“Some of the letters were addressed to just ‘Buster’ or ‘Junior,’” Cummings said. “Can you imagine receiving the letter [addressed to] ‘Buster, Europe’?”
The unit was given six months to process the millions of pieces of mail that had filled hangars. They did it in three. Afterward, they transferred to Rouen, France, and later to Paris, to continue the same work.
“You had some of the best and brightest minds in the nation who were able to solve a problem,” Cummings said.
More than 70 years later, Koehler, the DAV Chapter 19 commander, would learn there was a national treasure living in her hometown of Milwaukee.
‘Just like family’
In that 2014 interview, Robertson said she was more scared leaving the military than she was entering service.
“I had a lot more to worry about, because it’s all on you,” she said. “I had to get out on my own sometime to start doing something.”
Robertson eventually moved to Milwaukee and worked primarily as a nursing assistant, including at what is now the Clement J. Zablocki Veterans Affairs Medical Center in Milwaukee. Eventually, she married John Robertson, also a World War II veteran, and had eight children.
“My mother talked about her military service to her children, particularly to me because I was interested in my mother’s military service as a child,” Sheree said. “Based on what she shared with me, she always focused on the sisterhood of the Six Triple Eight and how the women looked out for each other. And she would say things like, ‘Oh, we shared each other’s clothes, we did each other’s hair.’ They were just like family.”
In 2018, that family would become even bigger. Koehler was working with the Department of Veterans Affairs on the “I Am Not Invisible” photography campaign, an effort to increase the visibility of women who served. The photographer, who had photographed Robertson for the campaign, asked Koehler, “Do you know you have a Six Triple Eight member living in Wisconsin?”
“So I started my research and I was like, “Oh my God, this is so amazing,’” Koehler said. “I was so excited.”
Tapping into her Milwaukee network, Koehler was able to connect with Sheree Robertson, who ultimately introduced her to her mother.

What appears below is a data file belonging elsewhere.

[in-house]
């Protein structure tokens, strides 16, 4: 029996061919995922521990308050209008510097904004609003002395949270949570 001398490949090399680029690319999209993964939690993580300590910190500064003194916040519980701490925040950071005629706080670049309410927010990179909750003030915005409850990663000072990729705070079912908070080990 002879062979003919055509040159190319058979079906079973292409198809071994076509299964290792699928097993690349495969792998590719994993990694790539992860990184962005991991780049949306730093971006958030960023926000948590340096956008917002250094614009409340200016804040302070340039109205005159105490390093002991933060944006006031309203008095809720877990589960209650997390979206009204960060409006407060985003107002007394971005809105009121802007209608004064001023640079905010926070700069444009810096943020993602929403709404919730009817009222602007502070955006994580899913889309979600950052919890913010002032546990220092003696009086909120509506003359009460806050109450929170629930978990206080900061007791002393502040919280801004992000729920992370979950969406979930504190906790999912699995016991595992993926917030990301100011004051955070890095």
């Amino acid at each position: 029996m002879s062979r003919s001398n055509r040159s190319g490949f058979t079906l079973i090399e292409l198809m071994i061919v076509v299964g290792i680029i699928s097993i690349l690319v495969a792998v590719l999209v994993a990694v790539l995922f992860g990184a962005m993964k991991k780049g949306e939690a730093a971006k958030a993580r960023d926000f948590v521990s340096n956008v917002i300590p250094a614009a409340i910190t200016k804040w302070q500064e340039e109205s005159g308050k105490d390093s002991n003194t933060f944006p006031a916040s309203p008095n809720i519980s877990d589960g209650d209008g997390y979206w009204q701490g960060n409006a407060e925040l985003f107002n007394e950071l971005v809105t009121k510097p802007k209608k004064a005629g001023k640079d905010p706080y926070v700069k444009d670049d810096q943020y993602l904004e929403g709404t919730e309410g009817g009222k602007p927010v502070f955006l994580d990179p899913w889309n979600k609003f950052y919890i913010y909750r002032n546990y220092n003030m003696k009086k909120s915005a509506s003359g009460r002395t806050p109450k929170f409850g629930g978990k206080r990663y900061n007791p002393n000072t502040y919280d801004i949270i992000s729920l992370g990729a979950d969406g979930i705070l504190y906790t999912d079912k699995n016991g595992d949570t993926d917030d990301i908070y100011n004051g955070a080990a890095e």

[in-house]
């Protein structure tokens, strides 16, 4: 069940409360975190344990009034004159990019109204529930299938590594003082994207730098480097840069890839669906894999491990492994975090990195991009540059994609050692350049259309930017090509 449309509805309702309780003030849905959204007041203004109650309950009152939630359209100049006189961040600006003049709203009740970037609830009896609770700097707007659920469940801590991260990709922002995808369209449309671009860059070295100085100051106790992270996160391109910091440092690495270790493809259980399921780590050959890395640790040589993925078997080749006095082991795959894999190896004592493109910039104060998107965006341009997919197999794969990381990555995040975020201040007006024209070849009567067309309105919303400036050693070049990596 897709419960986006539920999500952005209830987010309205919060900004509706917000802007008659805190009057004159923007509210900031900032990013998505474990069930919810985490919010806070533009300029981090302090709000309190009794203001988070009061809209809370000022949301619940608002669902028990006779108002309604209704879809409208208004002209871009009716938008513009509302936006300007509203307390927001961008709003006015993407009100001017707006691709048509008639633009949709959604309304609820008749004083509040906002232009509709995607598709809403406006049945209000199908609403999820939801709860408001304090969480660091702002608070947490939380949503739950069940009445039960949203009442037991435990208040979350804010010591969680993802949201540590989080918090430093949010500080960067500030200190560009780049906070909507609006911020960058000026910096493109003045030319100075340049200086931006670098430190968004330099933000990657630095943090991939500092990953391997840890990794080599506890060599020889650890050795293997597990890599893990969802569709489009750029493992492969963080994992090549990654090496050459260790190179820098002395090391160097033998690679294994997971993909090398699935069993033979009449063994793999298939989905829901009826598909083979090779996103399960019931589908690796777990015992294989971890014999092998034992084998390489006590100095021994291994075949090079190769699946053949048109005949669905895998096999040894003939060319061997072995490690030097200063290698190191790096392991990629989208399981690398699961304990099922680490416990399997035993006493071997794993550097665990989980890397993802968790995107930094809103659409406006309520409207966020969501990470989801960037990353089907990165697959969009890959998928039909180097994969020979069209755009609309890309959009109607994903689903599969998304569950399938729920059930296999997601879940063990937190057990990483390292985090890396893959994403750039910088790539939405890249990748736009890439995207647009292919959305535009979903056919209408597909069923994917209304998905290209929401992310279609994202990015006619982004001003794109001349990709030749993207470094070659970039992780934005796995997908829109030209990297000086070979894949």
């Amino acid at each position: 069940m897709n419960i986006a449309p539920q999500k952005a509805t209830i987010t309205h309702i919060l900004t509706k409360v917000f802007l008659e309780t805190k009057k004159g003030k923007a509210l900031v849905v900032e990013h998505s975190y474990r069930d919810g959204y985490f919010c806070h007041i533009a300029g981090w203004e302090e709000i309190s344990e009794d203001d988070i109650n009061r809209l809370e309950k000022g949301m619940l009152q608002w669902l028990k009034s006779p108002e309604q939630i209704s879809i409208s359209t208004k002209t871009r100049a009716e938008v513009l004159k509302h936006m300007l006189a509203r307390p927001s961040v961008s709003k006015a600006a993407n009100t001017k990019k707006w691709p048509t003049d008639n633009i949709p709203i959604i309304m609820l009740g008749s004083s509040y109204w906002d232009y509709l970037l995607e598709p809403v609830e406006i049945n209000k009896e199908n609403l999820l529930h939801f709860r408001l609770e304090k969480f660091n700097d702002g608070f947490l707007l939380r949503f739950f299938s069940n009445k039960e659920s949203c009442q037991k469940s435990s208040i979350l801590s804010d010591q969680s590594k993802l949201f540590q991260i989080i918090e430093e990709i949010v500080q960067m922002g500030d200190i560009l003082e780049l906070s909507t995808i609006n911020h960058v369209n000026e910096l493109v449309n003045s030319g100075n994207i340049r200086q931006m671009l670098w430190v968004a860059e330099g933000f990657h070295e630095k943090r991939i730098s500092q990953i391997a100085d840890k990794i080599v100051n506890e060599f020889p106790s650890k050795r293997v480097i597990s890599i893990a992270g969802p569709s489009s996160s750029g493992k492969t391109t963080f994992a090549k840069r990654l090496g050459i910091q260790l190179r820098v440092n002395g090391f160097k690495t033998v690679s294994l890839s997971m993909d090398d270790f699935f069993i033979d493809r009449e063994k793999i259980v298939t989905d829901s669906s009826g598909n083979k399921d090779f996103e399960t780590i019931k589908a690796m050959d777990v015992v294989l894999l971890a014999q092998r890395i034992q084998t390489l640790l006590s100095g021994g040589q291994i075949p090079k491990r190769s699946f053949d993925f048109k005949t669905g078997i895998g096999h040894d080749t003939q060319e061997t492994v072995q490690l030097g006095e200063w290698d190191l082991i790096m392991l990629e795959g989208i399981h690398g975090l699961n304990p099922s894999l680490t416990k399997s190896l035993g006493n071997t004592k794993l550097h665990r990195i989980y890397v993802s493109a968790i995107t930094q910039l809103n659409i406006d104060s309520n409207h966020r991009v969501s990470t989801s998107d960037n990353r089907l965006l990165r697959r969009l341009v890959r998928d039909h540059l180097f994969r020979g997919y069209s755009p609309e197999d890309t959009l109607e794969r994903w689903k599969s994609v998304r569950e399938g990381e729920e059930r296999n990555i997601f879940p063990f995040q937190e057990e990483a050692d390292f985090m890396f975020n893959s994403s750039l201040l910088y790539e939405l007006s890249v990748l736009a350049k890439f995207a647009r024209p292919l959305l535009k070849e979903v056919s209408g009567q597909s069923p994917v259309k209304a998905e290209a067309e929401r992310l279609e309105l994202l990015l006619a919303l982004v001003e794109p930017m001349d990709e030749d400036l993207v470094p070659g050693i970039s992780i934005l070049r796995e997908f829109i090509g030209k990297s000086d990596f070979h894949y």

“It was like we were sisters off the bat,” Koehler said.
Koehler soon welcomed Anna Mae Robertson into the DAV family.
“It’s important that Anna Mae knew she wasn’t alone,” Koehler said. “And I think it was important for her to know, too, that she was connected to all of us, in case she needs anything or [her] family needs anything.
“We’ll be there for her.”
A proud chapter commander, Koehler makes it a point to share Robertson’s story and that of the Six Triple Eight. As a Black woman herself, she knows how impactful it can be to have someone who looks like you to look up to.
“I think the reason why Tiffany is so passionate about it is because she realized that they paved the way for her,” Sheree said. “So this is her way of giving back and showing gratitude and appreciation. So that just warms my heart… to know that people like Tiffany would make sacrifices for people who served before them like my mother and the other women who served in the SixTriple Eight. They’re honoring them.”
In recent years, the Six Triple Eight women have finally started getting the recognition they deserve. In 2018, a monument in their honor was unveiled at Buffalo Soldier Military Park in Fort Leavenworth, Kansas. In 2022, thanks in part to the advocacy efforts of Cummings, President Joe Biden signed legislation awarding the unit the Congressional Gold Medal.
The story of the Six Triple Eight is hitting the mainstream, too. Cummings is currently working with Tony Award nominee and actor Blair Underwood on a Six Triple Eight musical. Earlier this year, Netflix announced an upcoming film about the historic unit, directed by Tyler Perry and starring Kerry Washington.
But when she was asked in 2014 how she feels about her service, Robertson wasn’t thinking about recognition or the spotlight.
“It’s just something that I did,” she said.